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A Comparison of Gasification and Incineration of Hazardous Wastes U.S. Department of Energy

A Comparison of Gasification and Incineration of Hazardous Wastes

U.S. Department of Energy

Published February 26th 2013
ISBN : 9781482642216
Paperback
96 pages
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 About the Book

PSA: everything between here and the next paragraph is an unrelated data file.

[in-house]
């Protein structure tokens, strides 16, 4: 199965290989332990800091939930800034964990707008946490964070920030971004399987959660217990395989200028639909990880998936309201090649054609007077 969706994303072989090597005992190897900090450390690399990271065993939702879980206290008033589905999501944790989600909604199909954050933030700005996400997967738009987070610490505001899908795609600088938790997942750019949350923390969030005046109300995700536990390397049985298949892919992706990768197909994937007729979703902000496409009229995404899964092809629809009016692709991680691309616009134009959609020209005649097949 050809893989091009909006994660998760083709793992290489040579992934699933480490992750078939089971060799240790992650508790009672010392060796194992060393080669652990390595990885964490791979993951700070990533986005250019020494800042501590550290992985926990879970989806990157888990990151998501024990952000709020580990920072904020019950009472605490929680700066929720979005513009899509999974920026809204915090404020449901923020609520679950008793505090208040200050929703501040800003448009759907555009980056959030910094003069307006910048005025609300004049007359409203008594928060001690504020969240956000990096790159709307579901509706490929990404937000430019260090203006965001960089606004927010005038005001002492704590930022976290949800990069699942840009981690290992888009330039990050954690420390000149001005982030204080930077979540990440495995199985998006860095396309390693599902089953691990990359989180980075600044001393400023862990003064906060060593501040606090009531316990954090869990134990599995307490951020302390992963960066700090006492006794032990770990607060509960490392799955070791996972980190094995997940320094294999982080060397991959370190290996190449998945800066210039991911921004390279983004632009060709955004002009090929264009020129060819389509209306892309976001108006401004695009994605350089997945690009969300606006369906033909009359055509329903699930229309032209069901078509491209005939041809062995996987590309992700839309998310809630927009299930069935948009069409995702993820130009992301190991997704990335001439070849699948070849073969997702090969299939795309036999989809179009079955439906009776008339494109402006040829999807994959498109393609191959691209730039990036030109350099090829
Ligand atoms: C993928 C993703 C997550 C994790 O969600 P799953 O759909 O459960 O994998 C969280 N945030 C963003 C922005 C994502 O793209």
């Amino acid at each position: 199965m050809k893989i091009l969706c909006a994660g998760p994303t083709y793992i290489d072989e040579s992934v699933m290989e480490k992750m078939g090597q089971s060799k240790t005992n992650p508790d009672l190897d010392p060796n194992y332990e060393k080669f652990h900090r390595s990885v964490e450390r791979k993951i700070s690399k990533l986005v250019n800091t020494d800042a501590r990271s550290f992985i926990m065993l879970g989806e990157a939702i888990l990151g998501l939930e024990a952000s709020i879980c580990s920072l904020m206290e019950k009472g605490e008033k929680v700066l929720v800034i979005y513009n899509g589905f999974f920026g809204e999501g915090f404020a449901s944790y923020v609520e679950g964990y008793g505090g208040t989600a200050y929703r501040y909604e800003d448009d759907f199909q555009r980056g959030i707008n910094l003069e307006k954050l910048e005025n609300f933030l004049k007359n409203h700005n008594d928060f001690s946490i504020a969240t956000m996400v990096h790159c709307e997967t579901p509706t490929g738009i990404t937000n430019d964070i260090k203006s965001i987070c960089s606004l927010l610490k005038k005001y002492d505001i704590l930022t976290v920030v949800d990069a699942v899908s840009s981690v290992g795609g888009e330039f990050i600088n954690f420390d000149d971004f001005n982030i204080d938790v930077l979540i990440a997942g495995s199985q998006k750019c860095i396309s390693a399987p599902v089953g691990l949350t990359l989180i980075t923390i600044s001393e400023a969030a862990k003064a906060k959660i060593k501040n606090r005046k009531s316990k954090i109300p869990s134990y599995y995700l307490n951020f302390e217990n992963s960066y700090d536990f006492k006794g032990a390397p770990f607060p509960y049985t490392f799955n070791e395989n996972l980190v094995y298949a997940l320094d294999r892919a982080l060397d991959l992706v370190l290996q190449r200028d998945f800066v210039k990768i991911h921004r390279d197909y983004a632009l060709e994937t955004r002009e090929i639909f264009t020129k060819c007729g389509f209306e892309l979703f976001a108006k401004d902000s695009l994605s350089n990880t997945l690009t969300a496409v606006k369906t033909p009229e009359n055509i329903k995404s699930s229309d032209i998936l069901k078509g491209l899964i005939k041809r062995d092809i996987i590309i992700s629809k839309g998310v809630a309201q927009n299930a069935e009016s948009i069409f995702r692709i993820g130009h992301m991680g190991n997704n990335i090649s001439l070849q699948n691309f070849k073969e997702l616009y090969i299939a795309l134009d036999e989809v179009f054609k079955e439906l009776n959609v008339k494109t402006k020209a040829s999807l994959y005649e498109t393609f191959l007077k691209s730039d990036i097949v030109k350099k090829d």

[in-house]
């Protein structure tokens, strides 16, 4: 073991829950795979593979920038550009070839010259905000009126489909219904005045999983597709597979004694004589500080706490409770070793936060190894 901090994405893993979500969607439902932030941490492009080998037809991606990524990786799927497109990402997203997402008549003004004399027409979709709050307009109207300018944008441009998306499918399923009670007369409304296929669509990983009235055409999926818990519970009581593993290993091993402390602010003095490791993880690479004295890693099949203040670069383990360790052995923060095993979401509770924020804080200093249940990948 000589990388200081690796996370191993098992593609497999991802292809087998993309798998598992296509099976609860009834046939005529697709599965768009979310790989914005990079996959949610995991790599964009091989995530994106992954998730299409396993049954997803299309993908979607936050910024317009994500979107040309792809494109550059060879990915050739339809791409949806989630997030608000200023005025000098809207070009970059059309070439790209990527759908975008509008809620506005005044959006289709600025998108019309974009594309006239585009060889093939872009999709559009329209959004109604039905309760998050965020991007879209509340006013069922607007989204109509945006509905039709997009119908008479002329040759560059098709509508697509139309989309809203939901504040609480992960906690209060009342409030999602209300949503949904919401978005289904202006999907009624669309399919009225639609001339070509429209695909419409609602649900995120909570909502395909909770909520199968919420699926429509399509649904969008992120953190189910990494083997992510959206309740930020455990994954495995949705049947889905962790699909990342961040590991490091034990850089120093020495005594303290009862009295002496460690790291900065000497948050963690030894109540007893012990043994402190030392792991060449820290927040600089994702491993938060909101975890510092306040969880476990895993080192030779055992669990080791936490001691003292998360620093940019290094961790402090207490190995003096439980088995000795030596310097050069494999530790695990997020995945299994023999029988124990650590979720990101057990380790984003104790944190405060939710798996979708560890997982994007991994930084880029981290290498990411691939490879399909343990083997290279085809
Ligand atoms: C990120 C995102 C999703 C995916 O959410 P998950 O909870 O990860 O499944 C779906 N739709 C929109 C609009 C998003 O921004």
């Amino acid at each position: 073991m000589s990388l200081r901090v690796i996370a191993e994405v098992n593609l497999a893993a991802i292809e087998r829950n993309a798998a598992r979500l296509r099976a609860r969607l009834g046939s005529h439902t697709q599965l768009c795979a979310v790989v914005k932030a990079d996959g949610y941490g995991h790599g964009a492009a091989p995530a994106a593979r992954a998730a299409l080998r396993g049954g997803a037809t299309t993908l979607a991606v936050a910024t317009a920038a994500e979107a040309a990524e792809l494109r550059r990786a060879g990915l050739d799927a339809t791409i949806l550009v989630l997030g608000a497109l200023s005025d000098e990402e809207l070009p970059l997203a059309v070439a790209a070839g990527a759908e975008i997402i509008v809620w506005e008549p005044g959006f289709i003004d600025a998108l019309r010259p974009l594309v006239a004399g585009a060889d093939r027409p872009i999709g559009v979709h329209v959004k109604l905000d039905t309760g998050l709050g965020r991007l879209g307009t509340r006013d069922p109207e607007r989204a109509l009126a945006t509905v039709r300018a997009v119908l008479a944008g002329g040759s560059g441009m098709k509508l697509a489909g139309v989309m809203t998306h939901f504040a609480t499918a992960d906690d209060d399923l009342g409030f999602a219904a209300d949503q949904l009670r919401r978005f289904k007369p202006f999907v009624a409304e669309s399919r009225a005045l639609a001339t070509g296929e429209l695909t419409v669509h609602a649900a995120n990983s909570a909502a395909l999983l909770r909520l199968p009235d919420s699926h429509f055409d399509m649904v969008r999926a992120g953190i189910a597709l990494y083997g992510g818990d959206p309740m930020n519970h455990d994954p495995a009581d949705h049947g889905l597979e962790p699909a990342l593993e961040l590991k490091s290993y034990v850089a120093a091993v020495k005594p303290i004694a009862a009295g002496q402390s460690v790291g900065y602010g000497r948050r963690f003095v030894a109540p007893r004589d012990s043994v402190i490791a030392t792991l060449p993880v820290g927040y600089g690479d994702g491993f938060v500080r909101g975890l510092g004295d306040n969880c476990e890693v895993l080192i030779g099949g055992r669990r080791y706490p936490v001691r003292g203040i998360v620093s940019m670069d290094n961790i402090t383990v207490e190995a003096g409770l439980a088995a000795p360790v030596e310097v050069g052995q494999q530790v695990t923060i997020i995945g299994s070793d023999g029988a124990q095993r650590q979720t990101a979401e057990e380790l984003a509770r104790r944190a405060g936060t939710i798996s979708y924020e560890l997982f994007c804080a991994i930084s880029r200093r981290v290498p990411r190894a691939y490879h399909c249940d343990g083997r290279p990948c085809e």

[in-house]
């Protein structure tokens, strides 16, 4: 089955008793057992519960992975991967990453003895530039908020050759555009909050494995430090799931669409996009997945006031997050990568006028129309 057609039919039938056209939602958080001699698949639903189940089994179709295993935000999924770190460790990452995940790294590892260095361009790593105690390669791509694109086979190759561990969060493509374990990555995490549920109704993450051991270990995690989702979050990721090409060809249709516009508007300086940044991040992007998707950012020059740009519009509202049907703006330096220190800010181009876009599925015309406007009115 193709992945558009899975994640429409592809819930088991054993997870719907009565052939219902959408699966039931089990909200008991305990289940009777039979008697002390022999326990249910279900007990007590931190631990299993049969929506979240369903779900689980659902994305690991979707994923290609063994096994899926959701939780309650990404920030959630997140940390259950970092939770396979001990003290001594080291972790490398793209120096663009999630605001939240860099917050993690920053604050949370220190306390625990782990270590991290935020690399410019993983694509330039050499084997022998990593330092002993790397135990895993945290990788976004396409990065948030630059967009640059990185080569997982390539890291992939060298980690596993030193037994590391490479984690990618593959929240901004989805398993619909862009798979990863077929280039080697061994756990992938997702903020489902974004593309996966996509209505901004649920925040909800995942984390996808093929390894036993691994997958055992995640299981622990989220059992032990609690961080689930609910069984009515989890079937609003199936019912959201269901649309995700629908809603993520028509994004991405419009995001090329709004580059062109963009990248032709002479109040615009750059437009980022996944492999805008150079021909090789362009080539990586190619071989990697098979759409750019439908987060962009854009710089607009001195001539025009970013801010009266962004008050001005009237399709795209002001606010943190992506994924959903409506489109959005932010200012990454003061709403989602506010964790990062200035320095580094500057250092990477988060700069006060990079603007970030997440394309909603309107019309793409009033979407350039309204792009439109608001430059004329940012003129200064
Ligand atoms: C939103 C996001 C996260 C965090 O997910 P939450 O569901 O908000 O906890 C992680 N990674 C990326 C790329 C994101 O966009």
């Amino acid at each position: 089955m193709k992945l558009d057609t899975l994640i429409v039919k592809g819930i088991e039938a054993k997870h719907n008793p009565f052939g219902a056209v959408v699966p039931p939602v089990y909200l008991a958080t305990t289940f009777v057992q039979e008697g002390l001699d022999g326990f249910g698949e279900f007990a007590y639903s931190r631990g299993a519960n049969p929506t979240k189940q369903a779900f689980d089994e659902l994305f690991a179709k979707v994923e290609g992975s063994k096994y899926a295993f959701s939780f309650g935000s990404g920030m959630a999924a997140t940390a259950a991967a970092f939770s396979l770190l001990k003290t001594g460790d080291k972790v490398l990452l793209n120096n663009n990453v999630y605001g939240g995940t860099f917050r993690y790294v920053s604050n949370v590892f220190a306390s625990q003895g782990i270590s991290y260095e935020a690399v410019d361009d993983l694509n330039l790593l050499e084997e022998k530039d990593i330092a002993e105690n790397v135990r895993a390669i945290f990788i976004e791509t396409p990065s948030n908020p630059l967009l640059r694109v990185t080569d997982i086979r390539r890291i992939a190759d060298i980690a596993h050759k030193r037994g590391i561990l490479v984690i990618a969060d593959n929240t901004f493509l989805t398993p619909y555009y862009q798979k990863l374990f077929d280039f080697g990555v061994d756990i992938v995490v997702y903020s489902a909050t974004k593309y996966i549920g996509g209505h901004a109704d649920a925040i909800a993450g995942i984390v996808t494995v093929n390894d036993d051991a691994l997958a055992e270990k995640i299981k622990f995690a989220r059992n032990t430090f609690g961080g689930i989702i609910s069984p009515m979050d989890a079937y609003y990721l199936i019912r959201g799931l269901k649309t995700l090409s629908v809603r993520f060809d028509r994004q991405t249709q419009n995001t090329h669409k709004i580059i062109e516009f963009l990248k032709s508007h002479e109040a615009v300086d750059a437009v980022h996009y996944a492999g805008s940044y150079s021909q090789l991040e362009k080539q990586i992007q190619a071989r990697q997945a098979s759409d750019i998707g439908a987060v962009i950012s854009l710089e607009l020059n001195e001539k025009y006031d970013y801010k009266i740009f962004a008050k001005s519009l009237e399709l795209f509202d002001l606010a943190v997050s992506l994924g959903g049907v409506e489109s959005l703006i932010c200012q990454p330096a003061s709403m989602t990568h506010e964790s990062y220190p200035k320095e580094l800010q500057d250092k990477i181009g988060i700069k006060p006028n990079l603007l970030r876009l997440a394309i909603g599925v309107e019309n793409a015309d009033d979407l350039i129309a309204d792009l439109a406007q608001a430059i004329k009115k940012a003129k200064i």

Gasification is a technology that has been widely used in commercial applications for more than 50 years in the production of fuels and chemicals. Current trends in the chemical manufacturing and petroleum refinery industries indicate that use ofMoreGasification is a technology that has been widely used in commercial applications for more than 50 years in the production of fuels and chemicals. Current trends in the chemical manufacturing and petroleum refinery industries indicate that use of gasification facilities to produce synthesis gas (syngas) will continue to increase. Attractive features of the technology include: 1) the ability to produce a consistent, high-quality syngas product that can be used for energy production or as a building block for other chemical manufacturing processes- and 2) the ability to accommodate a wide variety of gaseous, liquid, and solid feedstocks. Conventional fuels such as coal and oil, as well as low- or negative-value materials and wastes such as petroleum coke, heavy refinery residuals, secondary oil-bearing refinery materials, municipal sewage sludge, hydrocarbon contaminated soils, and chlorinated hydrocarbon byproducts have all been used successfully in gasification operations. Gasification of these materials has many potential benefits when compared with conventional options such combustion or disposal by incineration. Recently, the U.S. Environmental Protection Agency (EPA) announced that the Agency is considering an exclusion from the Resource Conservation and Recovery Act (RCRA) for listed secondary oil-bearing refinery materials when processed in a gasification system, an exclusion analogous to the one granted for insertion of RCRA listed refinery wastes into the coking process at refineries. In addition, representatives of the gasification industry have asked EPA to consider a broader exclusion that would include gasification of any carbonaceous material, including hazardous wastes from other industrial sectors (e.g., chemical manufacturing) in modern, high-temperature slagging gasifiers. The purpose of this report is to provide an independent, third-party description of waste gasification and to present information that clearly defines the differences between the modern gasification and incineration technologies. The primary focus of this document is the currently proposed exemption for gasification of secondary oil-bearing materials in refineries. The objectives of this report are to: Compare and contrast the process unit operations and chemical reaction mechanisms of gasification and incineration- Cite environmental and regulatory concerns currently applicable to hazardous waste incineration processes and relate them to gasification processes- and Provide a summary of existing process stream characterization data for gasification including information on the data quality, sampling/analytical method applicability, and method development needs.